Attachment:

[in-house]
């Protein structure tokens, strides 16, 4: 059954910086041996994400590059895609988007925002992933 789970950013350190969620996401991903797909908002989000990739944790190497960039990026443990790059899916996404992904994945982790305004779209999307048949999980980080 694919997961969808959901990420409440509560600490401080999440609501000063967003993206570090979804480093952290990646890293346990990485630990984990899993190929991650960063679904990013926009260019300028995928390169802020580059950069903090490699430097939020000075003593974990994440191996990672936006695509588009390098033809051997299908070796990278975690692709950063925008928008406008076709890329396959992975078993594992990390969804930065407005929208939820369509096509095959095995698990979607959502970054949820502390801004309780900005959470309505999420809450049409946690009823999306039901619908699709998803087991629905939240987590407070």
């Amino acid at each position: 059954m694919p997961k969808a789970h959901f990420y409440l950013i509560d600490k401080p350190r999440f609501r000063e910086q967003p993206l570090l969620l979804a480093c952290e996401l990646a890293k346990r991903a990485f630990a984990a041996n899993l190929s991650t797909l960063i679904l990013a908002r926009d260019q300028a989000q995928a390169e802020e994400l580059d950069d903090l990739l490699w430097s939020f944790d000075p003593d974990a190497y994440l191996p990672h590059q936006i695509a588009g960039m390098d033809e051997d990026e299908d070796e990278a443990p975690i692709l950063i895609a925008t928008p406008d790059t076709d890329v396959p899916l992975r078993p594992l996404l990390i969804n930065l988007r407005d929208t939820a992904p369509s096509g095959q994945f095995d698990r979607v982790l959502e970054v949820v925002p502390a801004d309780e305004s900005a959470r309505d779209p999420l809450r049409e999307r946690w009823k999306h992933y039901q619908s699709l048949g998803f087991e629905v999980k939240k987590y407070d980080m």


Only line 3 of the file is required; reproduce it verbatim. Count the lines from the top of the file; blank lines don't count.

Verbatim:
């Amino acid at each position: 059954m694919p997961k969808a789970h959901f990420y409440l950013i509560d600490k401080p350190r999440f609501r000063e910086q967003p993206l570090l969620l979804a480093c952290e996401l990646a890293k346990r991903a990485f630990a984990a041996n899993l190929s991650t797909l960063i679904l990013a908002r926009d260019q300028a989000q995928a390169e802020e994400l580059d950069d903090l990739l490699w430097s939020f944790d000075p003593d974990a190497y994440l191996p990672h590059q936006i695509a588009g960039m390098d033809e051997d990026e299908d070796e990278a443990p975690i692709l950063i895609a925008t928008p406008d790059t076709d890329v396959p899916l992975r078993p594992l996404l990390i969804n930065l988007r407005d929208t939820a992904p369509s096509g095959q994945f095995d698990r979607v982790l959502e970054v949820v925002p502390a801004d309780e305004s900005a959470r309505d779209p999420l809450r049409e999307r946690w009823k999306h992933y039901q619908s699709l048949g998803f087991e629905v999980k939240k987590y407070d980080m």